Following the case of the wind farm millionaire, Wyatt-v-Vince, where the wife successfully obtained a lump sum payment many years after the parties divorced, a more recent one (Waudby-v-Aldhouse) has resulted in a very different outcome.
the parties were married in 1982
they did not have any children
they separated in 1994
Although Mrs Alhouse issued divorce proceedings shortly after separation, she did not pursue any financial claims against Mr Waudby at the time, trusting instead when he said that he would voluntarily provide for her.
However, despite this Mr Waudby did not provide any financial support. Perhaps significantly, at the time of the divorce, both parties were bankrupt.
During the following 20 years, and despite on-going health difficulties, Mrs Aldhouse had a variety of part-time and full-time roles in employment, self-employment and as a director of her own limited company.
She had been able to buy a car and a house and had survived without any financial support from Mr Waudby. She was also in a cohabiting relationship for four or five years.
By 2014, Mrs Aldhouse’s financial circumstances had deteriorated, triggered by a reduction in her ill-health pension payments, leaving her with a shortfall in her monthly income of £798. She issued an application for financial help from her former husband.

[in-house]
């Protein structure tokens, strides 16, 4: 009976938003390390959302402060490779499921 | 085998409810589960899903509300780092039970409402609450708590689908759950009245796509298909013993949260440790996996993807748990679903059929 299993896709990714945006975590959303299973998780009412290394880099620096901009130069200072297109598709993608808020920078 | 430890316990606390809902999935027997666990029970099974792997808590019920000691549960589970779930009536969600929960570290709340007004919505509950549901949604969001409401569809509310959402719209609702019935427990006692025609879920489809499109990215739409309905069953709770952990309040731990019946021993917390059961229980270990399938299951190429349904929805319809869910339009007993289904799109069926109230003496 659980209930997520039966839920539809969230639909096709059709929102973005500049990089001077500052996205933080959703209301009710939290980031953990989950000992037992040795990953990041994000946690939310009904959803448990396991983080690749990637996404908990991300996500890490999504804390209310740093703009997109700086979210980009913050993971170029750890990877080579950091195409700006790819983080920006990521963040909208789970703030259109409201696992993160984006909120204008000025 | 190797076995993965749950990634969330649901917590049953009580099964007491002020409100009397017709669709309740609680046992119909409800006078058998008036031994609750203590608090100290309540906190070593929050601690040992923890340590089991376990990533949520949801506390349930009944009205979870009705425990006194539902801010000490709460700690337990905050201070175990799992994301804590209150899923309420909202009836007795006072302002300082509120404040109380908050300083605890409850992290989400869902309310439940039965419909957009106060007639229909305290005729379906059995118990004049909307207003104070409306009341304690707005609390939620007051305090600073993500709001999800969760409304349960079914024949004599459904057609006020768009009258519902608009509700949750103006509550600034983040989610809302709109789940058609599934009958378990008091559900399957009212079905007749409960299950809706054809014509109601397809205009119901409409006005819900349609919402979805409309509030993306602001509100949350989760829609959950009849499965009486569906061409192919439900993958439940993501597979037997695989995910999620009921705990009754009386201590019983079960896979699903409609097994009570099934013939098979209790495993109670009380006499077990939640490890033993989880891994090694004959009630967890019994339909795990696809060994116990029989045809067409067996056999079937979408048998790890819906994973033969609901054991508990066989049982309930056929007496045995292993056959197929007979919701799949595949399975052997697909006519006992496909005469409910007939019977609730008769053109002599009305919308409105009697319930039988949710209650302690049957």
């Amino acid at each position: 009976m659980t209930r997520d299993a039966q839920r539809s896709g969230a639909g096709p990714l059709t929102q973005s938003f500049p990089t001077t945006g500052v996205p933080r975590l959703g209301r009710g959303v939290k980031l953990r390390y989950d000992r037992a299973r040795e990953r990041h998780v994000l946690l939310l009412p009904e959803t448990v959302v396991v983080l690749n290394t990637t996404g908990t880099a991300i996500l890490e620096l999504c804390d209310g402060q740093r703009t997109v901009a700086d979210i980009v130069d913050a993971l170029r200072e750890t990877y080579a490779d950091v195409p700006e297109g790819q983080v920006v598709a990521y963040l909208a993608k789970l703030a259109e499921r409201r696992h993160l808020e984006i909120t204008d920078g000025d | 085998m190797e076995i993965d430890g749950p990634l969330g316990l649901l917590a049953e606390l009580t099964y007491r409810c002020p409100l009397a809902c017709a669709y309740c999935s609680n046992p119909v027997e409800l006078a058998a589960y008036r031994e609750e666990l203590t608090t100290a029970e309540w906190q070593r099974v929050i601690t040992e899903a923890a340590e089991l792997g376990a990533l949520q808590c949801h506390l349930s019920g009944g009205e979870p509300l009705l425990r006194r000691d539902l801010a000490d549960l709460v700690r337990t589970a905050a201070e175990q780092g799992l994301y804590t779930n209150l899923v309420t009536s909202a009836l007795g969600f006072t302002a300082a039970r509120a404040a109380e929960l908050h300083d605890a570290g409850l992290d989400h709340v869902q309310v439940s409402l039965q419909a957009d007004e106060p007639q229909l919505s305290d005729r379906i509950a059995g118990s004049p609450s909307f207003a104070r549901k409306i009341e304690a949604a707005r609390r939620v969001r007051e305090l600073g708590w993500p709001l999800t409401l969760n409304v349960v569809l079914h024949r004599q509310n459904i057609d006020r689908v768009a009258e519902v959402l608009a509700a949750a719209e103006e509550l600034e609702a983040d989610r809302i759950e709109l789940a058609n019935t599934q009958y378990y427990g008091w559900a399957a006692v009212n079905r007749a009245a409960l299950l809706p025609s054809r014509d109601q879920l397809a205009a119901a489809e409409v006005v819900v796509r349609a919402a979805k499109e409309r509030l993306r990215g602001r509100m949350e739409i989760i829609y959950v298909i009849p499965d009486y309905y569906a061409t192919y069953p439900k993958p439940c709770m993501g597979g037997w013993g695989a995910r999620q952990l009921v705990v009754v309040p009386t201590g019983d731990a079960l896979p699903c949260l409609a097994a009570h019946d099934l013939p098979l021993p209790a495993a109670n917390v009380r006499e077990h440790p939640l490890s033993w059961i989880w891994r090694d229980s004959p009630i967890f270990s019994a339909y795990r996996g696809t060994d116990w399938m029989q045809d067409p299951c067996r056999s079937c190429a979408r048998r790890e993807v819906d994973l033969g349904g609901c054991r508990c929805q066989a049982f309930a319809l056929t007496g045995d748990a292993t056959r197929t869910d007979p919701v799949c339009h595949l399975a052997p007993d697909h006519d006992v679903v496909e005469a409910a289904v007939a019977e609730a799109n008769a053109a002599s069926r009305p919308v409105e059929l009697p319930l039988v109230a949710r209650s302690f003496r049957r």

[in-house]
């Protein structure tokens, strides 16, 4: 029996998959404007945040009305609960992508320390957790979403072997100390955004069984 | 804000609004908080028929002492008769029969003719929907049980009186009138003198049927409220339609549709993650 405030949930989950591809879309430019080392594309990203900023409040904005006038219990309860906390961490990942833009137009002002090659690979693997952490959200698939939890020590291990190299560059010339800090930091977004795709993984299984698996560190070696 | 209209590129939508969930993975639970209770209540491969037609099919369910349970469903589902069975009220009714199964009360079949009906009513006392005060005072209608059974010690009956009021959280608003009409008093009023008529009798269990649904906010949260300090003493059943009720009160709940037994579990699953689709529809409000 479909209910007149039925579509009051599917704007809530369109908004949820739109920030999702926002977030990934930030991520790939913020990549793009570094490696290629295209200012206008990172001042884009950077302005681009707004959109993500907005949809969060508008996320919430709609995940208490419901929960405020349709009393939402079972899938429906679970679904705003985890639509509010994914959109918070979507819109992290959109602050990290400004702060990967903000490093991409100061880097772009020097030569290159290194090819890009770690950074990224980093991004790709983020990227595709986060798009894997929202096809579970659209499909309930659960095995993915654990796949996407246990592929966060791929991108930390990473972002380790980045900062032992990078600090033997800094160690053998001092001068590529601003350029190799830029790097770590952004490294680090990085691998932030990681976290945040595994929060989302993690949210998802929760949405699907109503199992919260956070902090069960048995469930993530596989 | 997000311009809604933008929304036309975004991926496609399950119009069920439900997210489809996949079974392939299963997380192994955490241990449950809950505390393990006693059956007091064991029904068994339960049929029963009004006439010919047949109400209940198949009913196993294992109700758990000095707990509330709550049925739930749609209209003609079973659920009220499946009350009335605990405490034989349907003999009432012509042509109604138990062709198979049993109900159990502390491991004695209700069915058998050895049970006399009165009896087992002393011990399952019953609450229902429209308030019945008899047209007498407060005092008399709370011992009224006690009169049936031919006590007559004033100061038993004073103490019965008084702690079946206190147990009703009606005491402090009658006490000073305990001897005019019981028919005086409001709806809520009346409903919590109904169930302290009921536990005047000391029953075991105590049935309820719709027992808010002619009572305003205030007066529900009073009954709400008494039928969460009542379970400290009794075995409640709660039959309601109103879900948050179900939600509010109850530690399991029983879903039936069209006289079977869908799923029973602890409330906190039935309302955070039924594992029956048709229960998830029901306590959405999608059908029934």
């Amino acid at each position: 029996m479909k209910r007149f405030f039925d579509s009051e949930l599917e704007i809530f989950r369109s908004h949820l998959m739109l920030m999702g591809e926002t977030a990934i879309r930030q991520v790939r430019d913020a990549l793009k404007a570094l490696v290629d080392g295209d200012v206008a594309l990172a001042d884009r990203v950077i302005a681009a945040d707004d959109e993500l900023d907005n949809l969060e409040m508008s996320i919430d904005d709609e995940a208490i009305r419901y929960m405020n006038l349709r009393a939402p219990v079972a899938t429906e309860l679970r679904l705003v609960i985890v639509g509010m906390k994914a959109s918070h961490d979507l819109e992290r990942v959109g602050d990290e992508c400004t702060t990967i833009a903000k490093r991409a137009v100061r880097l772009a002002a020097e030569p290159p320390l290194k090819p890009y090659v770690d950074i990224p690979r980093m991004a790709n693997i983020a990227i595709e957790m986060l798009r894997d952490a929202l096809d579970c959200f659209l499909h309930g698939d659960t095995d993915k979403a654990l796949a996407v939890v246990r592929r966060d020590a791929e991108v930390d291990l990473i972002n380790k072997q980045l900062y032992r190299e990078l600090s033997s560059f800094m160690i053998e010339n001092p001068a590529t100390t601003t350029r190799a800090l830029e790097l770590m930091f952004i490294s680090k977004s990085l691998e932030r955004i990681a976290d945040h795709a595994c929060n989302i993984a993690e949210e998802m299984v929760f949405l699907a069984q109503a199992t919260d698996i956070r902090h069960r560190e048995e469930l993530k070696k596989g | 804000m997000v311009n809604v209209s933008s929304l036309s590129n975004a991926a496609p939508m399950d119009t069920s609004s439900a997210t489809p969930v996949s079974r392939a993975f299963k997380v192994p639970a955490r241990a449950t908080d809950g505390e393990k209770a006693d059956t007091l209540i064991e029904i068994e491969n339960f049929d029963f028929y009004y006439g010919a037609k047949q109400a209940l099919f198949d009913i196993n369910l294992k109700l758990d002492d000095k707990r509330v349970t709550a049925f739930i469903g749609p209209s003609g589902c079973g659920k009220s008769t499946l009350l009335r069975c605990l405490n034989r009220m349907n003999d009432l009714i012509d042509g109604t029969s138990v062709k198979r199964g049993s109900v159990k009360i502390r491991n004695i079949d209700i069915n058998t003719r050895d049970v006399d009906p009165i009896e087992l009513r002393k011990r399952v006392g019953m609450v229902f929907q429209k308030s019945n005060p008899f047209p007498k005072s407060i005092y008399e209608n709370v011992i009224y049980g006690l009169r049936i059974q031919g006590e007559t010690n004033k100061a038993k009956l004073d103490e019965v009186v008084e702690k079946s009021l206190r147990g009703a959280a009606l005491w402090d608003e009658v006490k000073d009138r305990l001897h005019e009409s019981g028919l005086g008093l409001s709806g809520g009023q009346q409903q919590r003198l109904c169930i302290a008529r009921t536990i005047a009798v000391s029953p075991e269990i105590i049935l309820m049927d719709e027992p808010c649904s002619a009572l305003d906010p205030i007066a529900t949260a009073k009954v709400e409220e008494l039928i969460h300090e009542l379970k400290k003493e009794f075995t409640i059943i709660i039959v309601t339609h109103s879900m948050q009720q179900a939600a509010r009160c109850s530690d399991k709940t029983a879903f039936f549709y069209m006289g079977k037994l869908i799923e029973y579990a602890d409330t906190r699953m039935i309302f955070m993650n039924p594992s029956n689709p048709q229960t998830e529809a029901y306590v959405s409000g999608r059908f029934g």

Initially, the wife was successful and was awarded a lump sum of £10,000 and spousal maintenance of £9,576 per annum. Mrs Aldhouse’s ill health was central to the award, but she produced no expert evidence to prove it.
Mr Waudby appealed successfully, with the original ruling being replaced by an Order which simply dismissed all financial claims that either party had against the other, the so-called financial clean break.
The judge who heard the appeal decided that Mrs Aldhouse had failed to prove that her needs were caused by the marriage. This contrasted in the Wyatt case where the judge found the ex-wife’s earning capacity had been limited by the fact that she had care of the parties’ son as he grew up. Furthermore, the husband’s assets had accumulated since the divorce and the Court found that the wife had made no contribution towards them.
Every case is looked at individually
This case demonstrates that all cases hinge on their own facts and there is no “one size fits all” when it comes to financial claims following divorce. Just because one applicant was successful in obtaining a significant lump sum many years after the divorce does not mean all such cases will be successful.
Unlike other civil court claims, there is no time limit within which claim for financial relief must be made. So, making a claim for financial orders many years after separation is still possible. However, a long-ago divorce applicant will need to demonstrate not simply a financial need, but also that the need was caused by the marriage.
If you are in any doubt about the financial impact of divorce or want to consider seeking a financial clean break order, please contact our Family team who would be happy to advise you.